This year, a WSNF mini grant for commu­nity-based health projects was awarded to Jordan Hardman, BSN, RN, the principal inves­ti­gator for a research study, origi­nally titled The Devel­op­ment of An Instru­ment for Assessing Patient Stability and Predictability by Nurse Delega­tors,” which inves­ti­gated the utility of an inves­ti­gator-devel­oped instru­ment that assessed clinical stability and predictability within nurse delegation. 

Nurse delega­tion, unlike general delega­tion, is a specific process within nursing under the Washington Admin­is­tra­tive Codes. It is focused on assigning care tasks to be performed by long-term care workers (i.e. nursing assis­tants and home care aides) within certain settings, under the manage­ment of a regis­tered nurse, called a nurse delegator. Delegated tasks can include, but are not limited to, oral, topical, nebulizer, G‑tube and rectal medica­tion admin­is­tra­tion; insulin admin­is­tra­tion; tracheal suctioning; in and out catheter­i­za­tion; tube feedings; oxygen admin­is­tra­tion, and certain dressing changes (Parada, 2017). In order for nurse delega­tion to occur, the patient/​client must be deemed stable and predictable” by the nurse delegator. 

It was deter­mined from prior quali­ta­tive research by Hardman, under the guidance of his research mentor from the Univer­sity of Washington School of Nursing, Barbara Cochrane PhD, RN, FAAN, FGSA, that the legal defin­i­tion of stable and predictable condi­tion” could be improved upon. This project attempted to add clarity to that defin­i­tion through the creation and evalu­a­tion of a standard­ized assess­ment instrument. 

To develop the instru­ment, Jordan Hardman BSN, RN and Nona Hunter BSN, RN, under the guidance of their honors program mentor, Dr. Cochrane, explored the legal defin­i­tions and peer-reviewed liter­a­ture found around the United States of stable and predictable condi­tion” pertaining to nurse delega­tion, to expand upon the Washington state legal defin­i­tion. Because few results could be found that differed from the current state defin­i­tion, the researchers decided to develop an instru­ment for clinical stability and predictability, building on evidence-based compre­hen­sive assess­ments that are utilized in similar settings where nurse delega­tion occurs.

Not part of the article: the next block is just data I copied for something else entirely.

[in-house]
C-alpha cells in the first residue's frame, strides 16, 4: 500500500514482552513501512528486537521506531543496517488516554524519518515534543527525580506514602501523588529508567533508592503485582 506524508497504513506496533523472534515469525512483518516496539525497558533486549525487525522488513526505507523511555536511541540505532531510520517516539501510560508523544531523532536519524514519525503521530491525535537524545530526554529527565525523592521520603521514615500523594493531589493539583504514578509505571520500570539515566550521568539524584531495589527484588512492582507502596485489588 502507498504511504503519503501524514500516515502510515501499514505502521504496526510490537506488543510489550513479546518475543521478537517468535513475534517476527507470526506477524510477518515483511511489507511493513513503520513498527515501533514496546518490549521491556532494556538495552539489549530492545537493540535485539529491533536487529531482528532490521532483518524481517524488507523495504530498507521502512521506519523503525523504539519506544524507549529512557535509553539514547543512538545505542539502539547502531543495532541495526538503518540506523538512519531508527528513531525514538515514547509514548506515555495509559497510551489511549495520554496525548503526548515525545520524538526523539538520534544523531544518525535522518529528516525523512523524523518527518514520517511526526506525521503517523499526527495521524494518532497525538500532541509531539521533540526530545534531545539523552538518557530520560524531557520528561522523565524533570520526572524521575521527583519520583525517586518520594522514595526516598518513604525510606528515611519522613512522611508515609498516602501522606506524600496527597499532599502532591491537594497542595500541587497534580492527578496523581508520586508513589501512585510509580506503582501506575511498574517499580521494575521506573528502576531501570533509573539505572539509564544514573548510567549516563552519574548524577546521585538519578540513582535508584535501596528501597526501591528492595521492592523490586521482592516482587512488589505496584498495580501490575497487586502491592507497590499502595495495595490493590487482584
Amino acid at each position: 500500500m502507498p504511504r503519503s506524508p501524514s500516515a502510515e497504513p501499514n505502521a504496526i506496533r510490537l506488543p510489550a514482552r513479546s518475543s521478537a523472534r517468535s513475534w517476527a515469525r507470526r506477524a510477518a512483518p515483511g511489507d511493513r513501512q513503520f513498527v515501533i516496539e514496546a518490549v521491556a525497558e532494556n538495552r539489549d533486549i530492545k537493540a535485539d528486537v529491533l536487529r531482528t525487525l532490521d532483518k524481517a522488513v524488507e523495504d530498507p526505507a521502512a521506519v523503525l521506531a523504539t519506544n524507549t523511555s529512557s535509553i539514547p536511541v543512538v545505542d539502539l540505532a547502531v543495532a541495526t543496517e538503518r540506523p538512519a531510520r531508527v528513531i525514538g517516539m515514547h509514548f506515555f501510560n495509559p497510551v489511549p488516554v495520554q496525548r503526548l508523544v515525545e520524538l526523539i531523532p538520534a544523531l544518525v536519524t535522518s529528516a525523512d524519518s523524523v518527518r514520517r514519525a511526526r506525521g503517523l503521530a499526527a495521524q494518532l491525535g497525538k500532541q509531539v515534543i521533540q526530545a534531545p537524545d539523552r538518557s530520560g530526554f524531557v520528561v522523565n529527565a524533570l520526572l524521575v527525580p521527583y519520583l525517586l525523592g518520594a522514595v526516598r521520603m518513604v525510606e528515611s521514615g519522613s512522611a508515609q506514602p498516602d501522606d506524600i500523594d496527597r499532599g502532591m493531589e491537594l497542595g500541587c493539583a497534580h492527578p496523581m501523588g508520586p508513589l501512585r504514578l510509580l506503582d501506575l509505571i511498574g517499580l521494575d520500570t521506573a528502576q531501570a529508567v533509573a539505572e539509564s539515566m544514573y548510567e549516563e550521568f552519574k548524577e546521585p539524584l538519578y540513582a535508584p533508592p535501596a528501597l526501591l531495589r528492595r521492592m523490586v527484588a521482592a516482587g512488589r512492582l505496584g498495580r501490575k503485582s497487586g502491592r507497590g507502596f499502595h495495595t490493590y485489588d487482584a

As part of the next stage of research and as the instru­ment was being devel­oped, it was presented to content experts, DSHS Nurse Delega­tion Program Managers and Heather M. Young, PhD, RN, FAAN, a nursing researcher whose early studies helped develop the nurse delega­tion program and regula­tions in Washington state. Their feedback indicated a need to have the instru­ment be more task-specific, and a new instru­ment was devel­oped to assess clinical stability and predictability for insulin admin­is­tra­tion. This new instru­ment was provided online to nurse delega­tors for review along with a survey for feedback on clinical utility and relevance. Results demon­strated that approx­i­mately 44 percent of partic­i­pants agreed or strongly agreed that the instru­ment could be helpful in making stable and predictable decisions within insulin admin­is­tra­tion, with sugges­tions on instru­ment improve­ments (e.g., stream­lining, targeting to early-career delega­tors) that would increase its likeli­hood of being incor­po­rated into clinical practice. Based on this research, a future study, using an online survey linked to specific clinical scenarios, is being devel­oped to inves­ti­gate assess­ment decision patterns for delegated insulin administration. 

Jordan Hardman, BSN, RN, and Nona Hunter, BSN, RN, are both recent gradu­ates of Univer­sity of Washington School of Nursing, where they conducted research on nurse delega­tion. Their mentor, Barbara Cochrane PhD, RN, FAAN, is a professor and the Family and Child Nursing interim chair at the Univer­sity of Washington School of Nursing.